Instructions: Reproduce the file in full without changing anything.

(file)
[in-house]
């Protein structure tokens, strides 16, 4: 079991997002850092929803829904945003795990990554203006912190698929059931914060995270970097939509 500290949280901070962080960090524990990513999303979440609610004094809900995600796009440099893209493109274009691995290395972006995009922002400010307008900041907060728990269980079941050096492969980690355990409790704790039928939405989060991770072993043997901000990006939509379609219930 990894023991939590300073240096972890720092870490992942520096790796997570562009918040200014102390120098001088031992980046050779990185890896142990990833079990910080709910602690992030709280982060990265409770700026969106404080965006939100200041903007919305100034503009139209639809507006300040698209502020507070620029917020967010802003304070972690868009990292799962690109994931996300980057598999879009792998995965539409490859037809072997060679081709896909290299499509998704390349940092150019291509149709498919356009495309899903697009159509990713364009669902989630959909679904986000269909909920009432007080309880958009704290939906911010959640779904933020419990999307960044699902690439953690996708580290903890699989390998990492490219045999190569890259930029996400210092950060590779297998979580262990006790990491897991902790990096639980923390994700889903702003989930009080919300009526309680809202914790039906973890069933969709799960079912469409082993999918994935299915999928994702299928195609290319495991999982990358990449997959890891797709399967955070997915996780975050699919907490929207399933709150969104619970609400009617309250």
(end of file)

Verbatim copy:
[in-house]
């Protein structure tokens, strides 16, 4: 079991997002850092929803829904945003795990990554203006912190698929059931914060995270970097939509 500290949280901070962080960090524990990513999303979440609610004094809900995600796009440099893209493109274009691995290395972006995009922002400010307008900041907060728990269980079941050096492969980690355990409790704790039928939405989060991770072993043997901000990006939509379609219930 990894023991939590300073240096972890720092870490992942520096790796997570562009918040200014102390120098001088031992980046050779990185890896142990990833079990910080709910602690992030709280982060990265409770700026969106404080965006939100200041903007919305100034503009139209639809507006300040698209502020507070620029917020967010802003304070972690868009990292799962690109994931996300980057598999879009792998995965539409490859037809072997060679081709896909290299499509998704390349940092150019291509149709498919356009495309899903697009159509990713364009669902989630959909679904986000269909909920009432007080309880958009704290939906911010959640779904933020419990999307960044699902690439953690996708580290903890699989390998990492490219045999190569890259930029996400210092950060590779297998979580262990006790990491897991902790990096639980923390994700889903702003989930009080919300009526309680809202914790039906973890069933969709799960079912469409082993999918994935299915999928994702299928195609290319495991999982990358990449997959890891797709399967955070997915996780975050699919907490929207399933709150969104619970609400009617309250």